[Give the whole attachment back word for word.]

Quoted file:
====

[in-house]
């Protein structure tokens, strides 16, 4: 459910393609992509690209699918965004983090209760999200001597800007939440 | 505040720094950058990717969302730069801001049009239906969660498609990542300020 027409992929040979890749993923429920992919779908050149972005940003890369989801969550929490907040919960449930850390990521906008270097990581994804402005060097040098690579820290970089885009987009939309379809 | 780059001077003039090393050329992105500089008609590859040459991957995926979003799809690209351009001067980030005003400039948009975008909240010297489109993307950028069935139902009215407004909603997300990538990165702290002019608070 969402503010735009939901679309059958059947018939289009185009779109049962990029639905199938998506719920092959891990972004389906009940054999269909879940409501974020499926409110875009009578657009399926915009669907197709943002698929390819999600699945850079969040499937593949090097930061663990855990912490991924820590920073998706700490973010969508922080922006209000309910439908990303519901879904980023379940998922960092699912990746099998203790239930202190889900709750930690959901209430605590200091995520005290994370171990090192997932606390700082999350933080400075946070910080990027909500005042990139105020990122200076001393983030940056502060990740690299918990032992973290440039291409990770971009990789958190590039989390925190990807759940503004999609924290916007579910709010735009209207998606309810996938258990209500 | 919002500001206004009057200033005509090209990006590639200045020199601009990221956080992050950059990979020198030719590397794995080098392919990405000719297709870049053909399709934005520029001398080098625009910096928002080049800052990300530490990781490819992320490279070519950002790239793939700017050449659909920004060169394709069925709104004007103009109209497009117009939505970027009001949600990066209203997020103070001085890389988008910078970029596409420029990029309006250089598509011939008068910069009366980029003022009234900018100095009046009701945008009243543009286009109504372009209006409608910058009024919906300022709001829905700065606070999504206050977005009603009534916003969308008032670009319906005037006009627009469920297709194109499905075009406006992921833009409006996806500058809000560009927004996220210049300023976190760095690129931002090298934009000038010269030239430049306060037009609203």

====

[in-house]
């Protein structure tokens, strides 16, 4: 459910393609992509690209699918965004983090209760999200001597800007939440 | 505040720094950058990717969302730069801001049009239906969660498609990542300020 027409992929040979890749993923429920992919779908050149972005940003890369989801969550929490907040919960449930850390990521906008270097990581994804402005060097040098690579820290970089885009987009939309379809 | 780059001077003039090393050329992105500089008609590859040459991957995926979003799809690209351009001067980030005003400039948009975008909240010297489109993307950028069935139902009215407004909603997300990538990165702290002019608070 969402503010735009939901679309059958059947018939289009185009779109049962990029639905199938998506719920092959891990972004389906009940054999269909879940409501974020499926409110875009009578657009399926915009669907197709943002698929390819999600699945850079969040499937593949090097930061663990855990912490991924820590920073998706700490973010969508922080922006209000309910439908990303519901879904980023379940998922960092699912990746099998203790239930202190889900709750930690959901209430605590200091995520005290994370171990090192997932606390700082999350933080400075946070910080990027909500005042990139105020990122200076001393983030940056502060990740690299918990032992973290440039291409990770971009990789958190590039989390925190990807759940503004999609924290916007579910709010735009209207998606309810996938258990209500 | 919002500001206004009057200033005509090209990006590639200045020199601009990221956080992050950059990979020198030719590397794995080098392919990405000719297709870049053909399709934005520029001398080098625009910096928002080049800052990300530490990781490819992320490279070519950002790239793939700017050449659909920004060169394709069925709104004007103009109209497009117009939505970027009001949600990066209203997020103070001085890389988008910078970029596409420029990029309006250089598509011939008068910069009366980029003022009234900018100095009046009701945008009243543009286009109504372009209006409608910058009024919906300022709001829905700065606070999504206050977005009603009534916003969308008032670009319906005037006009627009469920297709194109499905075009406006992921833009409006996806500058809000560009927004996220210049300023976190760095690129931002090298934009000038010269030239430049306060037009609203």